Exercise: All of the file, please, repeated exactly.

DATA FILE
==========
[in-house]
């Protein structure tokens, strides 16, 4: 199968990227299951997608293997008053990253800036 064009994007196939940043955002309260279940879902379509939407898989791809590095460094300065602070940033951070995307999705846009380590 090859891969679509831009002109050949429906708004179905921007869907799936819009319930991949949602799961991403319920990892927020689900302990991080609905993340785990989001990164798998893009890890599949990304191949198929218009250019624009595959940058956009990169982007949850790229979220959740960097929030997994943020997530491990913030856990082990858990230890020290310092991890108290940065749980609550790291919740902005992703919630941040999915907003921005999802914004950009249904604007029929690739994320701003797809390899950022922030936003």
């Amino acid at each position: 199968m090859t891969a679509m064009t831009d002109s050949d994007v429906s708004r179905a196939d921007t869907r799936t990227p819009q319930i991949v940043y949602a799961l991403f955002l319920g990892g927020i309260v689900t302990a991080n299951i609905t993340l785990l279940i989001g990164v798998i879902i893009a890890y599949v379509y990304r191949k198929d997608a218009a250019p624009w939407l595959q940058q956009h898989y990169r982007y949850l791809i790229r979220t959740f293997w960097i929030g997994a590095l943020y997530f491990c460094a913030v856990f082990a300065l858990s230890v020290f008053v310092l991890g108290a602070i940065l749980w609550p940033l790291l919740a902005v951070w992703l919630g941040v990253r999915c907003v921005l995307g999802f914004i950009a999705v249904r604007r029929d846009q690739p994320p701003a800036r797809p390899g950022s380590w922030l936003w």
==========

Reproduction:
[in-house]
């Protein structure tokens, strides 16, 4: 199968990227299951997608293997008053990253800036 064009994007196939940043955002309260279940879902379509939407898989791809590095460094300065602070940033951070995307999705846009380590 090859891969679509831009002109050949429906708004179905921007869907799936819009319930991949949602799961991403319920990892927020689900302990991080609905993340785990989001990164798998893009890890599949990304191949198929218009250019624009595959940058956009990169982007949850790229979220959740960097929030997994943020997530491990913030856990082990858990230890020290310092991890108290940065749980609550790291919740902005992703919630941040999915907003921005999802914004950009249904604007029929690739994320701003797809390899950022922030936003």
């Amino acid at each position: 199968m090859t891969a679509m064009t831009d002109s050949d994007v429906s708004r179905a196939d921007t869907r799936t990227p819009q319930i991949v940043y949602a799961l991403f955002l319920g990892g927020i309260v689900t302990a991080n299951i609905t993340l785990l279940i989001g990164v798998i879902i893009a890890y599949v379509y990304r191949k198929d997608a218009a250019p624009w939407l595959q940058q956009h898989y990169r982007y949850l791809i790229r979220t959740f293997w960097i929030g997994a590095l943020y997530f491990c460094a913030v856990f082990a300065l858990s230890v020290f008053v310092l991890g108290a602070i940065l749980w609550p940033l790291l919740a902005v951070w992703l919630g941040v990253r999915c907003v921005l995307g999802f914004i950009a999705v249904r604007r029929d846009q690739p994320p701003a800036r797809p390899g950022s380590w922030l936003w």